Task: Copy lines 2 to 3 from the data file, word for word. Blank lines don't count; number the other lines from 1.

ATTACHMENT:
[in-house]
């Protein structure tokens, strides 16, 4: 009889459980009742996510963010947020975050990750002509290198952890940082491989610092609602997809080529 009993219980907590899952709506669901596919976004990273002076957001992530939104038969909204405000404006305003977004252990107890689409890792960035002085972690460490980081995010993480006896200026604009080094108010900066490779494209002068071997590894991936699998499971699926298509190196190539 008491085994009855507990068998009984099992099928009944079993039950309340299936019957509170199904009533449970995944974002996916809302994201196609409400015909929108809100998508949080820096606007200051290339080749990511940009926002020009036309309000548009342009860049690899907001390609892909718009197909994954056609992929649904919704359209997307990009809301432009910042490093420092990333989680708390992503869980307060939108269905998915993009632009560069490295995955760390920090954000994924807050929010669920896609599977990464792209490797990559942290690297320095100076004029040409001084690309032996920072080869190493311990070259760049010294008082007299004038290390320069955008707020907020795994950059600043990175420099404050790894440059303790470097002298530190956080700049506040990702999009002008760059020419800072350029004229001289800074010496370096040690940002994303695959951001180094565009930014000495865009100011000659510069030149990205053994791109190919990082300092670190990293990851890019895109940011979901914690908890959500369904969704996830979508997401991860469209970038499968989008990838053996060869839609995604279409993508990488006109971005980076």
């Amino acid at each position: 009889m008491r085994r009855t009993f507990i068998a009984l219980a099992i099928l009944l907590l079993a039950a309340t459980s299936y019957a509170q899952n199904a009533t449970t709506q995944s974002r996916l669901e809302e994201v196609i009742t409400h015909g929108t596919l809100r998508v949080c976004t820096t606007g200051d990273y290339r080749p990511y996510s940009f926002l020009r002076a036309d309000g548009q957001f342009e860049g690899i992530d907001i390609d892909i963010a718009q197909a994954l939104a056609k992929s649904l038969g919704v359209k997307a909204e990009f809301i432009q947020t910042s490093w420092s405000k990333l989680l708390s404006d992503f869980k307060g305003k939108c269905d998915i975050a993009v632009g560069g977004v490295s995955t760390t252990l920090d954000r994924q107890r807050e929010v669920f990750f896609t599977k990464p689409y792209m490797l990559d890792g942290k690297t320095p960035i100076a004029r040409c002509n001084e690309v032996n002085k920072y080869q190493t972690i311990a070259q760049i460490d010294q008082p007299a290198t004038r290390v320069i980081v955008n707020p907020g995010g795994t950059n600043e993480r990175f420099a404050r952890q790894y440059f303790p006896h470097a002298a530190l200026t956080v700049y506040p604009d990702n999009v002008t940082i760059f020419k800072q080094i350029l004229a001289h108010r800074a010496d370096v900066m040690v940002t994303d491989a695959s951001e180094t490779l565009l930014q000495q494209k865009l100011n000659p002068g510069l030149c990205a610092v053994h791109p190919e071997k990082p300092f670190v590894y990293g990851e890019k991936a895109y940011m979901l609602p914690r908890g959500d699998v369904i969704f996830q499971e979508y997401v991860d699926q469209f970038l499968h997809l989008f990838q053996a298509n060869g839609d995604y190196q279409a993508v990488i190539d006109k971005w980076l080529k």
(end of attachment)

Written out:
């Protein structure tokens, strides 16, 4: 009889459980009742996510963010947020975050990750002509290198952890940082491989610092609602997809080529 009993219980907590899952709506669901596919976004990273002076957001992530939104038969909204405000404006305003977004252990107890689409890792960035002085972690460490980081995010993480006896200026604009080094108010900066490779494209002068071997590894991936699998499971699926298509190196190539 008491085994009855507990068998009984099992099928009944079993039950309340299936019957509170199904009533449970995944974002996916809302994201196609409400015909929108809100998508949080820096606007200051290339080749990511940009926002020009036309309000548009342009860049690899907001390609892909718009197909994954056609992929649904919704359209997307990009809301432009910042490093420092990333989680708390992503869980307060939108269905998915993009632009560069490295995955760390920090954000994924807050929010669920896609599977990464792209490797990559942290690297320095100076004029040409001084690309032996920072080869190493311990070259760049010294008082007299004038290390320069955008707020907020795994950059600043990175420099404050790894440059303790470097002298530190956080700049506040990702999009002008760059020419800072350029004229001289800074010496370096040690940002994303695959951001180094565009930014000495865009100011000659510069030149990205053994791109190919990082300092670190990293990851890019895109940011979901914690908890959500369904969704996830979508997401991860469209970038499968989008990838053996060869839609995604279409993508990488006109971005980076």
């Amino acid at each position: 009889m008491r085994r009855t009993f507990i068998a009984l219980a099992i099928l009944l907590l079993a039950a309340t459980s299936y019957a509170q899952n199904a009533t449970t709506q995944s974002r996916l669901e809302e994201v196609i009742t409400h015909g929108t596919l809100r998508v949080c976004t820096t606007g200051d990273y290339r080749p990511y996510s940009f926002l020009r002076a036309d309000g548009q957001f342009e860049g690899i992530d907001i390609d892909i963010a718009q197909a994954l939104a056609k992929s649904l038969g919704v359209k997307a909204e990009f809301i432009q947020t910042s490093w420092s405000k990333l989680l708390s404006d992503f869980k307060g305003k939108c269905d998915i975050a993009v632009g560069g977004v490295s995955t760390t252990l920090d954000r994924q107890r807050e929010v669920f990750f896609t599977k990464p689409y792209m490797l990559d890792g942290k690297t320095p960035i100076a004029r040409c002509n001084e690309v032996n002085k920072y080869q190493t972690i311990a070259q760049i460490d010294q008082p007299a290198t004038r290390v320069i980081v955008n707020p907020g995010g795994t950059n600043e993480r990175f420099a404050r952890q790894y440059f303790p006896h470097a002298a530190l200026t956080v700049y506040p604009d990702n999009v002008t940082i760059f020419k800072q080094i350029l004229a001289h108010r800074a010496d370096v900066m040690v940002t994303d491989a695959s951001e180094t490779l565009l930014q000495q494209k865009l100011n000659p002068g510069l030149c990205a610092v053994h791109p190919e071997k990082p300092f670190v590894y990293g990851e890019k991936a895109y940011m979901l609602p914690r908890g959500d699998v369904i969704f996830q499971e979508y997401v991860d699926q469209f970038l499968h997809l989008f990838q053996a298509n060869g839609d995604y190196q279409a993508v990488i190539d006109k971005w980076l080529k």